Comic Book Nerd #1
by Pete Von Sholly
Though the “Comic Book Guy” character on Simpsons is seen by many as the beginning and ending/alpha and omega of lampooning the (stereotypical) comic “fanboy” (sub)culture, let’s face it — the oft self-aggrandizing and (overly serious) world of comic fandom is a goldmine of material, enough to easily fill a whole episode of the Simpson or perhaps even… a magazine? Relax, boyo, Pete Von Sholly has aleady beat ya to it. Not only that, but he’s gotten the good folks at TwoMorrows Books to put it out. Cheers to them for having the good humor about it, especially since quite a few of their own publications are up on the chopping block in the course of this mag.
The easiest way to approach Comic Book Nerd is to consider it Mad Magazine for the serious comic book fan. No doubt, there’s a good deal of “inside baseball” type references here that will go over the head of the casual reader (heck, there were large portions of the Comic Buyer’s Guise spoof that I couldn’t quite get my head around) but there’s enough gonzo humor and good-natured ribbing in here to save the day.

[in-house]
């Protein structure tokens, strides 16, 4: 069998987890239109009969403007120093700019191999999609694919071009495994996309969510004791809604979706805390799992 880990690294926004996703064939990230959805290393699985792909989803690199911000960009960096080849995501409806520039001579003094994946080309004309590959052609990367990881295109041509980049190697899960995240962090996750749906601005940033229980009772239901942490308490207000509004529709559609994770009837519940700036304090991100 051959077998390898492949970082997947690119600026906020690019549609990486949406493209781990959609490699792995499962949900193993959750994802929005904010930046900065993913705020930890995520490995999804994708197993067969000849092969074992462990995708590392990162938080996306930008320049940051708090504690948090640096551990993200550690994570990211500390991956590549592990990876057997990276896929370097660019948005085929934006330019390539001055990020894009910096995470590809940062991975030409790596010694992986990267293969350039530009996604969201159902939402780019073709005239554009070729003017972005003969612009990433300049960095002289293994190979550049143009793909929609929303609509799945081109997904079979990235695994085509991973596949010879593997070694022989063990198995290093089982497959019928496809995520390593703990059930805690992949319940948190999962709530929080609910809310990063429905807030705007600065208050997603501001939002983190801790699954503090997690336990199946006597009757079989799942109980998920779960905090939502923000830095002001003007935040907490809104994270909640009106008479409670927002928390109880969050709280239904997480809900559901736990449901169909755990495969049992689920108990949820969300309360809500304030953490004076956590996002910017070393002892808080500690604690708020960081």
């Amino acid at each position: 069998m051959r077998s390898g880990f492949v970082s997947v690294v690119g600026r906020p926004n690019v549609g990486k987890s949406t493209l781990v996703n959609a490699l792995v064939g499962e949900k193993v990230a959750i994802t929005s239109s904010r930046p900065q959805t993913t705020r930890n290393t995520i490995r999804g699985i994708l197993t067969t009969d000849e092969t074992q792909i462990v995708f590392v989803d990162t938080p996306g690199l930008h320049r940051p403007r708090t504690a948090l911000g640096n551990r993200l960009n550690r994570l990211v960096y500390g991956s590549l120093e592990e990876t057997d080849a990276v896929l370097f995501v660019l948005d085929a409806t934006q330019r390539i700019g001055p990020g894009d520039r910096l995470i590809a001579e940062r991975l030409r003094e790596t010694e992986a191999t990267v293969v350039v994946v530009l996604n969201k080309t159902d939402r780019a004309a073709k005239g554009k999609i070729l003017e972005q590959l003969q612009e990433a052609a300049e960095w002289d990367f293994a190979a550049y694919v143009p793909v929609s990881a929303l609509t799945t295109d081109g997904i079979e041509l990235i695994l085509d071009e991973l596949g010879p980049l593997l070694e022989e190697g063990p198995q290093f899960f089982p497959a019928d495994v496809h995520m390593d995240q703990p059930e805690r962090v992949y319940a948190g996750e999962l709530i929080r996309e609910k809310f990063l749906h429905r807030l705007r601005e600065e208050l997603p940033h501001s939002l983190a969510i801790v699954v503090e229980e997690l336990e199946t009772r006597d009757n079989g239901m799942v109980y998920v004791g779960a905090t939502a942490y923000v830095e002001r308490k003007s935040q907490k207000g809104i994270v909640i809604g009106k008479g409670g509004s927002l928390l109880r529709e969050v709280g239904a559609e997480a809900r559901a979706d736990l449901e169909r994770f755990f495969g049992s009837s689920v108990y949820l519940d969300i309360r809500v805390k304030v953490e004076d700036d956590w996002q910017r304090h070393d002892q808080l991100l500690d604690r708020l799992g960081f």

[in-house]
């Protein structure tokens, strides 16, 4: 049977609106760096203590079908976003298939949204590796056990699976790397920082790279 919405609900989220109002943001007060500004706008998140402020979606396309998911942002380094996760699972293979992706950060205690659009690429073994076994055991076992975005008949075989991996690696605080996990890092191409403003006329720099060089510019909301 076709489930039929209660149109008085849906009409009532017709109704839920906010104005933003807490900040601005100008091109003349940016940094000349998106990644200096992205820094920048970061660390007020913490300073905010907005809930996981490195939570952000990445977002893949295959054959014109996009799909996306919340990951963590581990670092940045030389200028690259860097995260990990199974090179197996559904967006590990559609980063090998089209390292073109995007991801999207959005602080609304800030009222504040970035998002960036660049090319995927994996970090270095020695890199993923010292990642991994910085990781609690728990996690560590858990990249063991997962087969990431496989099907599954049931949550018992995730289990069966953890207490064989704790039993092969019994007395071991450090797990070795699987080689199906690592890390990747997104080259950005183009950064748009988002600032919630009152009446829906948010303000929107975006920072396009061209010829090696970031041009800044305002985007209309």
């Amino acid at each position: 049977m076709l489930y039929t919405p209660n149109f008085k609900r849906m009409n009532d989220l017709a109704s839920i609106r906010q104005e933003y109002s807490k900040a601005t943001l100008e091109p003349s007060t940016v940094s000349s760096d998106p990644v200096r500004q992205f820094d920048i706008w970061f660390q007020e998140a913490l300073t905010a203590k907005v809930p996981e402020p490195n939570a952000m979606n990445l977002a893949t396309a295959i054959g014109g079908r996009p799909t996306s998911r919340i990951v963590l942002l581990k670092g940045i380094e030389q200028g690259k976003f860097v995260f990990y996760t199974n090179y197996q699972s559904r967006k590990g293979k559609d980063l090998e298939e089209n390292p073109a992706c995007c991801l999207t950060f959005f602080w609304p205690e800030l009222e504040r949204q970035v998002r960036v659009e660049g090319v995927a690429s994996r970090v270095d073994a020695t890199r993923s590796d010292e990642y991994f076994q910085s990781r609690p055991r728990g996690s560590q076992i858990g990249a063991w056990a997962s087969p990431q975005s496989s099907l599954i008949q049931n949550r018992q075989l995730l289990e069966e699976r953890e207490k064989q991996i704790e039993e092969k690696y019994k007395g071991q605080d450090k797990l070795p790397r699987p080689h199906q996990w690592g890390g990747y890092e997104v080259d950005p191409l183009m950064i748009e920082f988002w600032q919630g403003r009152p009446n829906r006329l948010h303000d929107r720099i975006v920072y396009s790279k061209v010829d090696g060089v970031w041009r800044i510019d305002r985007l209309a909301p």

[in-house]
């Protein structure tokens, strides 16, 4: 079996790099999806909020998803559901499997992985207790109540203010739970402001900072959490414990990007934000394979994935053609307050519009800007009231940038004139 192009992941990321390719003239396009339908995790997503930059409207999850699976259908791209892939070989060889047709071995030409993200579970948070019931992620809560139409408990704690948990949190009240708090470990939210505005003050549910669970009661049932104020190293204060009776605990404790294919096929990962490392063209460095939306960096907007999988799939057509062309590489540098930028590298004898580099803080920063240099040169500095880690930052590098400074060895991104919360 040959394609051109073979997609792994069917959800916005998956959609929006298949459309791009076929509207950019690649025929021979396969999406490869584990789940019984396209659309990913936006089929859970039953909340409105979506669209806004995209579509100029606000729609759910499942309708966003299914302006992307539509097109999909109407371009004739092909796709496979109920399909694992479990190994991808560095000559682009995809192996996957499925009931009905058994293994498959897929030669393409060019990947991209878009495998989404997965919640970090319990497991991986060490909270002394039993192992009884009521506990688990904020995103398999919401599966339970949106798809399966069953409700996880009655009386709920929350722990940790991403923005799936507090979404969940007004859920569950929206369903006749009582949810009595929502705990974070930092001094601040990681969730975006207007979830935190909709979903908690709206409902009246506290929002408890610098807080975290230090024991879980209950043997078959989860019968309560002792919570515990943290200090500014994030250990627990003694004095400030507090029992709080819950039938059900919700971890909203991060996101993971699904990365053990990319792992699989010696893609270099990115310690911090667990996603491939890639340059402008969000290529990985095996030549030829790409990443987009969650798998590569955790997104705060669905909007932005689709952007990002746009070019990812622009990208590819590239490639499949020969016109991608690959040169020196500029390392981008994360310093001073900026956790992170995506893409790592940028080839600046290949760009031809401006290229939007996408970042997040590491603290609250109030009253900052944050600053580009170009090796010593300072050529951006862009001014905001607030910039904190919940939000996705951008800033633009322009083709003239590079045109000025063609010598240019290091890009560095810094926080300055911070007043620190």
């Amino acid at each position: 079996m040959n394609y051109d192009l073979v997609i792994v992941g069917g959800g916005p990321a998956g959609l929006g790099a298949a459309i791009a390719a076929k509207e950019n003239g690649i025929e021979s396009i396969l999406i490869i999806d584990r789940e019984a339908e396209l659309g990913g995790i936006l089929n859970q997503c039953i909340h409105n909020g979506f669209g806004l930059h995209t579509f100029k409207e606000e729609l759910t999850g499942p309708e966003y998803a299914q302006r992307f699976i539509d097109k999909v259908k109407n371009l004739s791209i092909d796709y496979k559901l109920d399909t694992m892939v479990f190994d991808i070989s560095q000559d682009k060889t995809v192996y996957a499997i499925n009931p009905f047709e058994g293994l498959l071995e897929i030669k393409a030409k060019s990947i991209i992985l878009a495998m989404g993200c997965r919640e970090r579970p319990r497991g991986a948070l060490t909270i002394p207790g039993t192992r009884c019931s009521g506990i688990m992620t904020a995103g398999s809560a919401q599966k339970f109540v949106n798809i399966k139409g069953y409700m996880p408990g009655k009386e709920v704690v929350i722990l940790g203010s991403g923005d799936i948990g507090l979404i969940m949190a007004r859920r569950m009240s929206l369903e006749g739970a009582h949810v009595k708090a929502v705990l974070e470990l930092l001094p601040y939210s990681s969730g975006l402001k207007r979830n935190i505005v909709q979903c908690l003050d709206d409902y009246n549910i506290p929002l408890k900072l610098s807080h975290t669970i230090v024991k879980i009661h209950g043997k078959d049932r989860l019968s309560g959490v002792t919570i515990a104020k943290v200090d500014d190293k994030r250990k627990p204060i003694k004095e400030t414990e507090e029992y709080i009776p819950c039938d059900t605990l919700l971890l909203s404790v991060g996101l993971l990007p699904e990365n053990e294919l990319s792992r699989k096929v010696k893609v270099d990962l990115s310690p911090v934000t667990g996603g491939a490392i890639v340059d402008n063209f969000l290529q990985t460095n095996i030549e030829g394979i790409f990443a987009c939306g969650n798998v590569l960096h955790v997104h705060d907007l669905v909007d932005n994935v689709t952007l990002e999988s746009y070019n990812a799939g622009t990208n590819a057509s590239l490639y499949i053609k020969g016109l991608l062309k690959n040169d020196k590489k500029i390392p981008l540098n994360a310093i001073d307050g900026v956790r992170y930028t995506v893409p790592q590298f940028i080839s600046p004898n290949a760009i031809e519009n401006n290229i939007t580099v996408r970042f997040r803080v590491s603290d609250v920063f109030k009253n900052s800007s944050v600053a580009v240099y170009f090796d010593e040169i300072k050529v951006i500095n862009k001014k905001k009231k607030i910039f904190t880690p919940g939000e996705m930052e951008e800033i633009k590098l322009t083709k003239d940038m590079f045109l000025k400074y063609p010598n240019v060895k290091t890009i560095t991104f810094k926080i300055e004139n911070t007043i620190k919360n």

Let’s start with the aesthetics. It’s an oversized, glossy, full-color periodical, and it’s well laid out (if a bit on the anarchic side, but still) with a metric ton of lovingly-rendered parodies of all manner of famous and obscure funnybook mainstays. Comic Book Nerd is subdivided into compact (several-page), surprisingly well-researched spoofs of the big daddies of comic book review/commentary, including Wizard (Whizzer), Jack Kirby Collector (Jake Herbie Obsessor), Comics Journal (Comics Urinal), Comic Buyer’s Guide (Comic Buyer’s Guise), Alter Ego (Ultra Ego), Previews (Purviews), Comic Book Artist (Comic Book Artiste) and Back Issue (Bagged Issue), with a bonus page or two devoted to online sites like Comic Book Resources (or here, Chronic Dork Resources).
So you can probably already tell that the humor here is going to be a little overbearing and over the top (reminds me of Stan Lee sometimes, oddly), well, that’s true, but except for a number of jokes/sight gags that fall totally flat, the whole thing flows well, with a few genuinely laugh-out-loud moments that made the whole venture worthwhile. I’m thinking in particular of a “Tips on Modern Comic Art” timeline that lauded the almost-grotesque ballooning in superhero musculature from the ’40s to today, a retrospective on “Star Spangled Dinosaurs” (“They might be ugly, but them lizards can fight like GIs!”) complete with a twist on the old staple story where a racist GI is wounded and he can only be saved by a blood transplant from… dinosaurs, an interview with Gramps “Grisly” Tingles which shows his ill-fated attempts to adjust from horror comics to superhero-fare (think the Vulture eating Aunt May in front of Spiderman), spot-on impressions of the overbearing tone of the Comics Journal, and how an issue of “Tales to Stupefy” became “Tales to Mildly Amuse” (complete with clownfaced monster holding creampie) to jibe with the Comics Code.
A noble experiment, let’s see more.